OGE rate hike request put on hold by Oklahoma regulators

Citing the inability to hold public hearings due to COVID-19, the Oklahoma Corporation Commission delayed OG&E’s latest attempt to raise electric utility rates until later this year.

“We appreciate the Corporation Commission taking into account the importance of public participation in such an important hearing. Consideration of the public’s health and safety during the COVID-19 pandemic is a priority and we are pleased with the precautions being taken by the Commission,” said Sean Voskuhl, AARP Oklahoma state director.   

OG&E asked for a 7.29 percent residential rate increase to fund $810 million in unnecessary projects. “Just last year, OG&E agreed the current rates were sufficient. We are very disappointed that OG&E barely waited five months before asking, once again, to raise residential rates,” Voskuhl said.  

OG&E wants the Commission to allow it to begin recovering an accelerated replacement plan of its distribution assets outside of a rate case with an extraordinary surcharge to ratepayers.  

According to the 2020 data analysis provided by OG&E, residential ratepayers would shoulder a significant expense for the proposed $810 million project with virtually no benefit. In testimony, OG&E conceded residential customers receive only a questionable two percent of the benefit.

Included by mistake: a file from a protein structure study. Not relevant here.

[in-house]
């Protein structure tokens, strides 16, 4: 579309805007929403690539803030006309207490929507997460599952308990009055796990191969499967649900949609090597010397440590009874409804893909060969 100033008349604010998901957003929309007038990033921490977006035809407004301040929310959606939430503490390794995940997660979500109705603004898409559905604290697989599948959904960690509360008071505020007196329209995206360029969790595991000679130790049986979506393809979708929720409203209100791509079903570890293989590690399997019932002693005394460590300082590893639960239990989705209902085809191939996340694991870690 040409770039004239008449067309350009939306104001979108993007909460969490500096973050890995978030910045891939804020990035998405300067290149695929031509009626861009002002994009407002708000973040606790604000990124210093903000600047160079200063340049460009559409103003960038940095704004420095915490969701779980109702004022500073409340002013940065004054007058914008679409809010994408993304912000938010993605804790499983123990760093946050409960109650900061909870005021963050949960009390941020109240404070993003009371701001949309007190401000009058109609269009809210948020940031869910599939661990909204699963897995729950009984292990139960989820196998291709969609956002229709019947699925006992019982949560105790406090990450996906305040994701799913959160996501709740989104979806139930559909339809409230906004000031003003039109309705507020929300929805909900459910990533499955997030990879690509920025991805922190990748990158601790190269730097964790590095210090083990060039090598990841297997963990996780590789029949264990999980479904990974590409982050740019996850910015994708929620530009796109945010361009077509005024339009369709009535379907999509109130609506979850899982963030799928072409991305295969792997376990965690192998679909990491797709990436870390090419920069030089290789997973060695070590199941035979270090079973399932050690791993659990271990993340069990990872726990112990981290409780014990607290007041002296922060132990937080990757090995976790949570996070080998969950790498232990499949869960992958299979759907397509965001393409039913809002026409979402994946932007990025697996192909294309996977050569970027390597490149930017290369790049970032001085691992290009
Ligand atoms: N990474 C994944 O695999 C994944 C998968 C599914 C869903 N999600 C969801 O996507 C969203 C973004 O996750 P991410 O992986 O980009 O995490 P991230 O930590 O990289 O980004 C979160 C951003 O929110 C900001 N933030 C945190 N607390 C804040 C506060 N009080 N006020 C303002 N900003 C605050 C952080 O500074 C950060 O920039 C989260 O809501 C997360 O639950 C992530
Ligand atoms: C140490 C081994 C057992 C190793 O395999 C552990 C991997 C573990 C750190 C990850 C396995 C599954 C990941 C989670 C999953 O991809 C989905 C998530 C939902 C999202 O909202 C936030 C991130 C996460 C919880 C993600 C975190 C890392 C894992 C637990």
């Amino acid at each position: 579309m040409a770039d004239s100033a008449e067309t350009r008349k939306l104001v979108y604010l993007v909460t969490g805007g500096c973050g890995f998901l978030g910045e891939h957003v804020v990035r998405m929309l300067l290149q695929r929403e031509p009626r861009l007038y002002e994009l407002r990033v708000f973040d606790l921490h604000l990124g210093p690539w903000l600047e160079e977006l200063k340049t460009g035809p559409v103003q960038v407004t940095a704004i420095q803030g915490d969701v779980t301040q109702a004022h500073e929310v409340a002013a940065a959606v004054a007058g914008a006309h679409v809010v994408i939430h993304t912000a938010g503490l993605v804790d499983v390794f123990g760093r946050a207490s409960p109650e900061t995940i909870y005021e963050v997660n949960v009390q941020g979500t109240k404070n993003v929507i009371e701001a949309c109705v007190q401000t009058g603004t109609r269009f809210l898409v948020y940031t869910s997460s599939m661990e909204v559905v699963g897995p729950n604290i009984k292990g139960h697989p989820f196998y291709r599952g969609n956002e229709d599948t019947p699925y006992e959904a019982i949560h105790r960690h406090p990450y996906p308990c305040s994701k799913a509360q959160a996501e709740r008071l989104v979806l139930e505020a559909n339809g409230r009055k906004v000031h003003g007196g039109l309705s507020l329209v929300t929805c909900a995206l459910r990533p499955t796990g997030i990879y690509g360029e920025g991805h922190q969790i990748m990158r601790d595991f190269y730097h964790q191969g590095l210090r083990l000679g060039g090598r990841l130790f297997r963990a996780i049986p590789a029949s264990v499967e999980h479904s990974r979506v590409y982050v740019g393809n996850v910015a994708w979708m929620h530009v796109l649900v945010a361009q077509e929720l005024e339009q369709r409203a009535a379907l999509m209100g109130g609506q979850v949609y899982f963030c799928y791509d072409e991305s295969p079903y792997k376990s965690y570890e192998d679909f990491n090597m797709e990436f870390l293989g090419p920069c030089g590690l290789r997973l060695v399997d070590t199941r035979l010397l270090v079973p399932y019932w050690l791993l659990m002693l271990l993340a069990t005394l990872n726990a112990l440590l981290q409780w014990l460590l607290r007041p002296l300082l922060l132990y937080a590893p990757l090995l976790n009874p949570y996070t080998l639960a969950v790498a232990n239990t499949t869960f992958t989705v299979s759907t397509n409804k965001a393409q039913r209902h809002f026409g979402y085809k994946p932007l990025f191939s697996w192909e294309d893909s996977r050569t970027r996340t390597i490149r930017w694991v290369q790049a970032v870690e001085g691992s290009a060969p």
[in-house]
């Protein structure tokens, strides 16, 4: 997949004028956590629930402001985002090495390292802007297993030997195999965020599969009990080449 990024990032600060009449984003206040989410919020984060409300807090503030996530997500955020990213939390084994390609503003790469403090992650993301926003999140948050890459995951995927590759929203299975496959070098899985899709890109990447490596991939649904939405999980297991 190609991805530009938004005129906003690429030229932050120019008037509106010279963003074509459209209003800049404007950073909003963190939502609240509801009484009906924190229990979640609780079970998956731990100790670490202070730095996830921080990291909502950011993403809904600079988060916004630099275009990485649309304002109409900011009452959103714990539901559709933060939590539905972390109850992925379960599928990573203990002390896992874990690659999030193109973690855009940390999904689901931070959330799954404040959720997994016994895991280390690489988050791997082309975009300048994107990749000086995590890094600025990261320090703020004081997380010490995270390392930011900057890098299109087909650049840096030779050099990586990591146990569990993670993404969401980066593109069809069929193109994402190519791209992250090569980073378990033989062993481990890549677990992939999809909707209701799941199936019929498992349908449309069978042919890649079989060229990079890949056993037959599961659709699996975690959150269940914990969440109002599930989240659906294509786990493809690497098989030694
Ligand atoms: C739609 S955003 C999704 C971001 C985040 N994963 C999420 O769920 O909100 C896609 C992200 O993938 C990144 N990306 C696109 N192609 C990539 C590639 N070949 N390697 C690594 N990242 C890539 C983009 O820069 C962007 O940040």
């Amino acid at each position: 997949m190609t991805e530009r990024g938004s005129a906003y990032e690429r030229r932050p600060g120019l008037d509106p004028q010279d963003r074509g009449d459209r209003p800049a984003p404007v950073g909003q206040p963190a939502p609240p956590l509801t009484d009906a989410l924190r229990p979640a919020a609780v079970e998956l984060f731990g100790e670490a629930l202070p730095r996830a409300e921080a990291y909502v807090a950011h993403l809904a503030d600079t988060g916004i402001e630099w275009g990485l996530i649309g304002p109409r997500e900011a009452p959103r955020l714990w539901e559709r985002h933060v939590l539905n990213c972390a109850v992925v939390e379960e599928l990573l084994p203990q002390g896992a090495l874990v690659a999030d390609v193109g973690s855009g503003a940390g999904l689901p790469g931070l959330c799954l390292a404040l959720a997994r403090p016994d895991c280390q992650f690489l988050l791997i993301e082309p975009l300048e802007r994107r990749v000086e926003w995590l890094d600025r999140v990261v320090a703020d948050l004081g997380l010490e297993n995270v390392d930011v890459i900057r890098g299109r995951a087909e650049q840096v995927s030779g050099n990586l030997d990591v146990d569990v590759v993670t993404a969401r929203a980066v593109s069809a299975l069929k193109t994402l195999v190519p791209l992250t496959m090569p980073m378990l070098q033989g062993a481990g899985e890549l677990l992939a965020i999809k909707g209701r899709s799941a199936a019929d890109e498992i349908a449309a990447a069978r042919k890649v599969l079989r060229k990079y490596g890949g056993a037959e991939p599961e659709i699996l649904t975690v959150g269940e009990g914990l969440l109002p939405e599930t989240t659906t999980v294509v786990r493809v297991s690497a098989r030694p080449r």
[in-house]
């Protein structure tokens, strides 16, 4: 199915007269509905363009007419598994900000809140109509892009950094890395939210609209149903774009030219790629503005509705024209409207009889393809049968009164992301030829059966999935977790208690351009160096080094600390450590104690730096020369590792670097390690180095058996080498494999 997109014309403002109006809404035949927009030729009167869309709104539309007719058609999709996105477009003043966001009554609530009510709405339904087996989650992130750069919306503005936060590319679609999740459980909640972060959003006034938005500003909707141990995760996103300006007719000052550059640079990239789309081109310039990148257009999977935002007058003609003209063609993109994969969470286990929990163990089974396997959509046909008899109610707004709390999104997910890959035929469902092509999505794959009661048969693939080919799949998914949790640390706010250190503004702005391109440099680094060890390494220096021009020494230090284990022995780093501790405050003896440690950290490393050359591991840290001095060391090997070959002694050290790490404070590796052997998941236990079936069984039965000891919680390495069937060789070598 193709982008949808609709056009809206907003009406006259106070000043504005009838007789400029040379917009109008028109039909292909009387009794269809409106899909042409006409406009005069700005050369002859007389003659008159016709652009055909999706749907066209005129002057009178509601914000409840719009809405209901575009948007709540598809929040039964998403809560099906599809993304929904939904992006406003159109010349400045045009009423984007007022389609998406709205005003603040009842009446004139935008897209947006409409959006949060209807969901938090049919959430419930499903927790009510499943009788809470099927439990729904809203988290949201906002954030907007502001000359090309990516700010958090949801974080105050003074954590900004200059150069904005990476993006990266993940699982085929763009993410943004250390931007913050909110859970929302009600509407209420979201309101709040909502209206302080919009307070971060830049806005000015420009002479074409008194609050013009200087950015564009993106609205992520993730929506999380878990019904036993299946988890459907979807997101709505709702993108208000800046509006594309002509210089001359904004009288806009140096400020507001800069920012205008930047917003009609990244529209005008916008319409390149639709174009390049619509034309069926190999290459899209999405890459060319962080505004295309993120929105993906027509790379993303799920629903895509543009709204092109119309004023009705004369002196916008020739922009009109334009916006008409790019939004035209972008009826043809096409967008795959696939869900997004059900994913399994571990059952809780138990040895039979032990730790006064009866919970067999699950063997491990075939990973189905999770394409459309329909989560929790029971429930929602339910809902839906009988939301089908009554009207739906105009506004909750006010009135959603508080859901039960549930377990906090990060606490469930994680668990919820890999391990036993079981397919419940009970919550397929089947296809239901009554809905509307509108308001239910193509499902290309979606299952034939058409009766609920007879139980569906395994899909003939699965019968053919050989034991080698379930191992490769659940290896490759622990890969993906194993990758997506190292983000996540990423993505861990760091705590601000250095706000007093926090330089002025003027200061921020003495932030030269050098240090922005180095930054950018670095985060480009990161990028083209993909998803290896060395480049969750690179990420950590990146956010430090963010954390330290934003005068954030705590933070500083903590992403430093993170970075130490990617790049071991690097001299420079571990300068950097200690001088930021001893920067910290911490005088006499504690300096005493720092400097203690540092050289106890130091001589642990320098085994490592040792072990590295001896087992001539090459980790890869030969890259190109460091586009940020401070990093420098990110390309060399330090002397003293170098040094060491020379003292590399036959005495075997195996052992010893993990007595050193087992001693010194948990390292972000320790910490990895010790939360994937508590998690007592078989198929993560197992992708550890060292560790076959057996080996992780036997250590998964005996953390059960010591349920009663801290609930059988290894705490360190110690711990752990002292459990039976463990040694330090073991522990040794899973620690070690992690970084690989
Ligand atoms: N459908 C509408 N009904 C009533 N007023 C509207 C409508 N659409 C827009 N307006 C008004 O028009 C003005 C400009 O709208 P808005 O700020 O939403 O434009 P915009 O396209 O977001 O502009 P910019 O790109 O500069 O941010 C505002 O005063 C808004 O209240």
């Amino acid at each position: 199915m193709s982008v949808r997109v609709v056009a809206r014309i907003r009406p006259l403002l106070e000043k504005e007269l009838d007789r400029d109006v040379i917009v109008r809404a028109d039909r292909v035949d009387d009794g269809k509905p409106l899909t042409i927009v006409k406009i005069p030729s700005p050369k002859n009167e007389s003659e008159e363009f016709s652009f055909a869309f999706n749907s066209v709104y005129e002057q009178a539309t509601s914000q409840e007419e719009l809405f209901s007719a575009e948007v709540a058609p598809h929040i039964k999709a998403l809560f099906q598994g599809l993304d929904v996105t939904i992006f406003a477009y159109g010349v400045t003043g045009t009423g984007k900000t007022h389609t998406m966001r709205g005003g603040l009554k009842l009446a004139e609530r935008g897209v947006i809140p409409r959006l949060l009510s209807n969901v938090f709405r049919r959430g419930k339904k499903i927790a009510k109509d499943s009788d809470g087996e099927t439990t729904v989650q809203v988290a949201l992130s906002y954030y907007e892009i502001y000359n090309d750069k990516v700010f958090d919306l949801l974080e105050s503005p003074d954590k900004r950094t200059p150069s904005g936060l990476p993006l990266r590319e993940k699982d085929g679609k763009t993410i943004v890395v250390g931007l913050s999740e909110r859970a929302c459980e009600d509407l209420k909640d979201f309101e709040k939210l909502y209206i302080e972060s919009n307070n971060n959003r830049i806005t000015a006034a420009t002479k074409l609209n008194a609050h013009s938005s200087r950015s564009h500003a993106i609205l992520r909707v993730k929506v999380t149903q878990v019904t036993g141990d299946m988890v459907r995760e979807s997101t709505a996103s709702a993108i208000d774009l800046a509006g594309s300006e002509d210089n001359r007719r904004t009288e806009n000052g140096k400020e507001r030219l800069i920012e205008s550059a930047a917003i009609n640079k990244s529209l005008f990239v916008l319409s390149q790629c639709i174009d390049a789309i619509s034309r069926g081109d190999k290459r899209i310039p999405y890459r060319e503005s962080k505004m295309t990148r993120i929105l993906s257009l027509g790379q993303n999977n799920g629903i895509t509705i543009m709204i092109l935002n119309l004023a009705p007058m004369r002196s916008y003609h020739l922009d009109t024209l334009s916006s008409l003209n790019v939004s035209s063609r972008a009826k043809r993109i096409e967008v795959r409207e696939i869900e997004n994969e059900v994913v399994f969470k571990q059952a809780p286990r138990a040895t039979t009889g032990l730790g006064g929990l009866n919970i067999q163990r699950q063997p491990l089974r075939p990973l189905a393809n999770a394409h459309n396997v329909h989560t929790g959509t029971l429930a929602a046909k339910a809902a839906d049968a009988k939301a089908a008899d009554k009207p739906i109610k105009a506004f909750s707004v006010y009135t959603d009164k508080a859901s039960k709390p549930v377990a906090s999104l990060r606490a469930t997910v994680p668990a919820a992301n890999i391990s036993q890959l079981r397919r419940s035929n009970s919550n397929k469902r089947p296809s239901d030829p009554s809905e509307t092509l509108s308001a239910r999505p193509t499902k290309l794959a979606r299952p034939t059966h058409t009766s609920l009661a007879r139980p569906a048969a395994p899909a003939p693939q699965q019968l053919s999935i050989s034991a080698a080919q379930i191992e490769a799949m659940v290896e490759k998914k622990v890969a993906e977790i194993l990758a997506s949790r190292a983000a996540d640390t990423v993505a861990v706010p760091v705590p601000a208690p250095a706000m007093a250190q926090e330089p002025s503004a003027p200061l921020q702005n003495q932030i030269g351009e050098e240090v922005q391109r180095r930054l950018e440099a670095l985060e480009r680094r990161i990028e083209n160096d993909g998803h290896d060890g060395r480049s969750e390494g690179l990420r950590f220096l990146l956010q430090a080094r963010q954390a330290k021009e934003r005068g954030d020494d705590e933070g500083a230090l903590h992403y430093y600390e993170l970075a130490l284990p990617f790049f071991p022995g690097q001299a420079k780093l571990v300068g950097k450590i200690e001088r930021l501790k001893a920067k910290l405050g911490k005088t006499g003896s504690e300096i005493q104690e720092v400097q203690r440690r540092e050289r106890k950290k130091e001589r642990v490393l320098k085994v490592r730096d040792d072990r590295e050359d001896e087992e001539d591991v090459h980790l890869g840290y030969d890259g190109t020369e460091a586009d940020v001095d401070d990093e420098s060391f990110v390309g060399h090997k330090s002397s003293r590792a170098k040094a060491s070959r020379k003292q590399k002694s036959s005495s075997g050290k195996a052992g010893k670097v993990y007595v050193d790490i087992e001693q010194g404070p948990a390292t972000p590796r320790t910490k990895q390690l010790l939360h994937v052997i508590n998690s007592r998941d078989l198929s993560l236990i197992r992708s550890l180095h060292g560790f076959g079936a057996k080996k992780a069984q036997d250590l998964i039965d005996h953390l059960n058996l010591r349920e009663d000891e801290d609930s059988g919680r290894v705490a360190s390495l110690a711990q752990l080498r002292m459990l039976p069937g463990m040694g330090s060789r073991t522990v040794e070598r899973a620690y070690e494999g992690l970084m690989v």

“While we support the need for reliable and affordable electricity, it is inconceivable to think that OG&E would ask seniors and other Oklahomans to bear the brunt of pet projects for which they would receive no benefit,” said Joe Ann Vermillion, AARP Oklahoma state president. “More than ever, our seniors and those on fixed incomes must be protected from overzealous rate increases.”   

“Today’s ruling gives OG&E and its board of directors time to reflect. They have to somehow justify this unnecessary $810 million rate increase in the midst of COVID-19 to their customers. We are hopeful OG&E realizes this rate increase is not in their customers’ best interests and withdraw the case,” said Voskuhl.  

Source: AARP